The Cannes Film Festival jury, led by Sean Penn and including Thai indie director Apichatpong Weerasethakul had its photo call and then checked out the opening film, Blindness, by City of God director Fernando Meirelles.
Before he jetted off to southern France, Apichatpong, a two-time prize winner at Cannes (Un Certain Regard in 2002 for Blissfully Yours, jury prize in 2004 for Tropical Malady), was interviewed at his Bangkok studio by France24. He heads to Cannes as a director celebrated everywhere in the world except his home country, where blinkered cultural authorities have censored him and humiliated him. A choice quote from the video interview:
Film is not a poison. That's what they have been treating us like, we're creating something bad. For me, it's an opportunity to challenge the old system.
Hollywood Reporter has a roundup of the buzzworthy films at Cannes, and it mentions Soi Cowboy, the only Thai film officially selected for the festival. Screening in the Un Certain Regard program, it is directed by British filmmaker Thomas Clay for Thailand-based DeWarrenne Productions.
Thomas Clay's Bangkok-set Soi Cowboy -- about a fat, white Viagra-popping man embroiled in a sexual relationship with a young Thai prostitute looking for a way out of the red light district -- will likely set chins wagging.
Most of the action from Thailand will be at the Cannes Film Market, where several films are premiering, including Nonzee Nimibutr's Queen of Langkasuka, Ekachai Uekrongtham's The Coffin and Som Tum, a martial-arts comedy starring Nathan Jones and two little Thai girls.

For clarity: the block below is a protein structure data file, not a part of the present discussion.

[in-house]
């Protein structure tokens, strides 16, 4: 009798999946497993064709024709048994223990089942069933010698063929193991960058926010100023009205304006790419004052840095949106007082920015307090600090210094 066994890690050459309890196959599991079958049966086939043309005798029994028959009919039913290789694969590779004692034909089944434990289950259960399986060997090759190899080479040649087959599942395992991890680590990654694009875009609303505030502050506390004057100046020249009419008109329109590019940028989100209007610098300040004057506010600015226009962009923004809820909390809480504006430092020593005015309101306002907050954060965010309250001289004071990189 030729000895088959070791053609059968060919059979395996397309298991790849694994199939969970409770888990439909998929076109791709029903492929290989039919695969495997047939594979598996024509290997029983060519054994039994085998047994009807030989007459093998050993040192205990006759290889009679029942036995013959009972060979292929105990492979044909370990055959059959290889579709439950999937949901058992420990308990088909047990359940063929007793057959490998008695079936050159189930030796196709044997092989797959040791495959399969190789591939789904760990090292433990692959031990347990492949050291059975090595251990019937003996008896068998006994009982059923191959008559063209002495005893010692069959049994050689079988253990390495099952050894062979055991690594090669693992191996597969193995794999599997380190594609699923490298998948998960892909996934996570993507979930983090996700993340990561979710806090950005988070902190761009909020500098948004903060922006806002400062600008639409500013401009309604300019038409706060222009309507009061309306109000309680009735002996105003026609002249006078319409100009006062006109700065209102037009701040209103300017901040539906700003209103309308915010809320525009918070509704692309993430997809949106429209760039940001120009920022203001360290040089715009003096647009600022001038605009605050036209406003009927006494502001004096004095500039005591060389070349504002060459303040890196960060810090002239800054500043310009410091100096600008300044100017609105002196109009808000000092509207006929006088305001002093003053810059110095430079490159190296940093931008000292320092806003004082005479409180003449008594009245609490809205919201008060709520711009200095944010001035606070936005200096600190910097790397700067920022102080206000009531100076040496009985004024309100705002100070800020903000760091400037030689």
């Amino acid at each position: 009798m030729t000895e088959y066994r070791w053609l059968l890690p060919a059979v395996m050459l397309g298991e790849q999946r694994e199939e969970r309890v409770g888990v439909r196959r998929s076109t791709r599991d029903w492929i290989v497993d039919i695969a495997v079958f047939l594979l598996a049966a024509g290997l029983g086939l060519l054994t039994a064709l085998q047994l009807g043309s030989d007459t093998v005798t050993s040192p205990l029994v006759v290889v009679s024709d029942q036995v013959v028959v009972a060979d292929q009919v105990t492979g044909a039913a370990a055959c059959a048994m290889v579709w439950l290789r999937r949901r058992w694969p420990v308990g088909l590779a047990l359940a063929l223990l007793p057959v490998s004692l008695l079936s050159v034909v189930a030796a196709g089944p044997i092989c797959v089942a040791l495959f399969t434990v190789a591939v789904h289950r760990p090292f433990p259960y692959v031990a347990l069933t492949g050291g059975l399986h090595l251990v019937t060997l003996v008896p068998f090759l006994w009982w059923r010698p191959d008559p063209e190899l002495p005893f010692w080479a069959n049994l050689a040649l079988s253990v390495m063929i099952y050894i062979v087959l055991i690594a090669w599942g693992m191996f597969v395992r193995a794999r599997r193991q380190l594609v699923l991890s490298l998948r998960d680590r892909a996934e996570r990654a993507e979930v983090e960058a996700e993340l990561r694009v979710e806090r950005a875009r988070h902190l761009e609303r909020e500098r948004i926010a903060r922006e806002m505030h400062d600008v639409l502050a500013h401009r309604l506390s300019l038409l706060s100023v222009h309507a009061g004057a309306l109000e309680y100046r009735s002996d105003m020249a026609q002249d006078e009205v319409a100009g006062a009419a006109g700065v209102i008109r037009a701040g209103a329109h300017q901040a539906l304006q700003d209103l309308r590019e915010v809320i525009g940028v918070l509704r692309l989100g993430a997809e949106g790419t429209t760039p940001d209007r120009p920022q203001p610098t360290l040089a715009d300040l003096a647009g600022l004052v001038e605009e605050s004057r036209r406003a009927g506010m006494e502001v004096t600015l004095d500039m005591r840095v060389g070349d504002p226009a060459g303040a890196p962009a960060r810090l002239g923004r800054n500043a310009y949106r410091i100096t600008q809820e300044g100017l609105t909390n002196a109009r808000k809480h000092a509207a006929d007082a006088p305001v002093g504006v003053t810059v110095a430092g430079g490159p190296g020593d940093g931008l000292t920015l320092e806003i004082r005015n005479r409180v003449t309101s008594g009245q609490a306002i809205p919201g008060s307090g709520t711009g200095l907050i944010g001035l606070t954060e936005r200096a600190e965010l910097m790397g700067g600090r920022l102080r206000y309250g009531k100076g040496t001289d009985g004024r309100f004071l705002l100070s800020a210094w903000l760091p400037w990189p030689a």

But, as in past years, all eyes are on Thai martial arts star Tony Jaa, with people wondering what incredible stunts he's going to do next. Tony is making his directorial debut with Ong-Bak 2, due out later this year, and there was some trepidation among industry-watchers about this. But Twitch's Todd Brown has seen a show reel for Ong-Bak 2, and here's his verdict:
Production values are fantastic, both in terms of set design and cinematography, and Jaa has obviously been paying attention when it comes to where the camera needs to be to shoot action. Heck, I’ll go as far as to say that the footage from this looks better by far than the latest efforts from original Ong-Bak director Prachya Pinkaew.
This one’s a period piece featuring a long haired Jaa scrapping it out in a remote village and the attention to detail is excellent. Also excellent? The martial arts, which are surprisingly bloody and feature a HUGE range of styles.
If Tom Yum Goong was all about Jaa preaching the value of Thai culture -- which it was -- then this one is all about Jaa beating the crap out of all comers and proving that he can take you down in any style there is and not just Muay Thai. The weapons work -- there are spears, poles, a three part staff, ball and chain, and swords in the promo -- is particularly good. Yum.
Good stuff, though it will probably add fuel to the rumors of a feud between Tony and his former director, even though Sahamongkol Film International head honcho Somsak Techaratanaprasert sought to downplay those rumors months ago.
(Photo, via Dekang, but likely AFP: From left, Mexican director Alfonso Cuaron, Italian actor and director Sergio Castellitto, Romanian actress Alexandra Maria Lara, American actor-director and jury president Sean Penn, French actress Jeanne Balibar, Iranian author-director Marjane Satrapi, Israeli-American actress Natalie Portman, French director Rachid Bouchareb and Thai filmmaker Apichatpong Weerasethakul during a photocall at the 61st edition of the Cannes Film Festival.)